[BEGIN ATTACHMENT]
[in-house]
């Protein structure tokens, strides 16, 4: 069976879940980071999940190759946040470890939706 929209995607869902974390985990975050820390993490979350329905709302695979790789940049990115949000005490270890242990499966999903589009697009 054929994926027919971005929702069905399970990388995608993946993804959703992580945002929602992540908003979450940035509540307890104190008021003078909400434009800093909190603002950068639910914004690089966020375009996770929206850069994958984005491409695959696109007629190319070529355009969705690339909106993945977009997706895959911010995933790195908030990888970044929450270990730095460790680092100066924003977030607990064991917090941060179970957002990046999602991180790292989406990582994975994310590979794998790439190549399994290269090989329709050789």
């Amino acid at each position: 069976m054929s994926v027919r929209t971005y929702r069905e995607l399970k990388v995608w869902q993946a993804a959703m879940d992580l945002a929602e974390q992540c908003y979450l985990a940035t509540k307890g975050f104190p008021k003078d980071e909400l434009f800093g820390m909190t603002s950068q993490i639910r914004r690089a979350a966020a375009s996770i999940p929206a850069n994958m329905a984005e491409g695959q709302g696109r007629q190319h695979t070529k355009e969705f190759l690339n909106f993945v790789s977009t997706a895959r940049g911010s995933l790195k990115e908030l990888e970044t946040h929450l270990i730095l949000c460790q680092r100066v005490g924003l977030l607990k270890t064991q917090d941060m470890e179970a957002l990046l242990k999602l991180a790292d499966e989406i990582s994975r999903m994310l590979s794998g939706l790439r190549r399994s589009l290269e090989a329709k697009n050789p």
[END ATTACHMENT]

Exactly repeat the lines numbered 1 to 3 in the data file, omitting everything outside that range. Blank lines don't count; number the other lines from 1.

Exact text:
[in-house]
């Protein structure tokens, strides 16, 4: 069976879940980071999940190759946040470890939706 929209995607869902974390985990975050820390993490979350329905709302695979790789940049990115949000005490270890242990499966999903589009697009 054929994926027919971005929702069905399970990388995608993946993804959703992580945002929602992540908003979450940035509540307890104190008021003078909400434009800093909190603002950068639910914004690089966020375009996770929206850069994958984005491409695959696109007629190319070529355009969705690339909106993945977009997706895959911010995933790195908030990888970044929450270990730095460790680092100066924003977030607990064991917090941060179970957002990046999602991180790292989406990582994975994310590979794998790439190549399994290269090989329709050789």
């Amino acid at each position: 069976m054929s994926v027919r929209t971005y929702r069905e995607l399970k990388v995608w869902q993946a993804a959703m879940d992580l945002a929602e974390q992540c908003y979450l985990a940035t509540k307890g975050f104190p008021k003078d980071e909400l434009f800093g820390m909190t603002s950068q993490i639910r914004r690089a979350a966020a375009s996770i999940p929206a850069n994958m329905a984005e491409g695959q709302g696109r007629q190319h695979t070529k355009e969705f190759l690339n909106f993945v790789s977009t997706a895959r940049g911010s995933l790195k990115e908030l990888e970044t946040h929450l270990i730095l949000c460790q680092r100066v005490g924003l977030l607990k270890t064991q917090d941060m470890e179970a957002l990046l242990k999602l991180a790292d499966e989406i990582s994975r999903m994310l590979s794998g939706l790439r190549r399994s589009l290269e090989a329709k697009n050789p």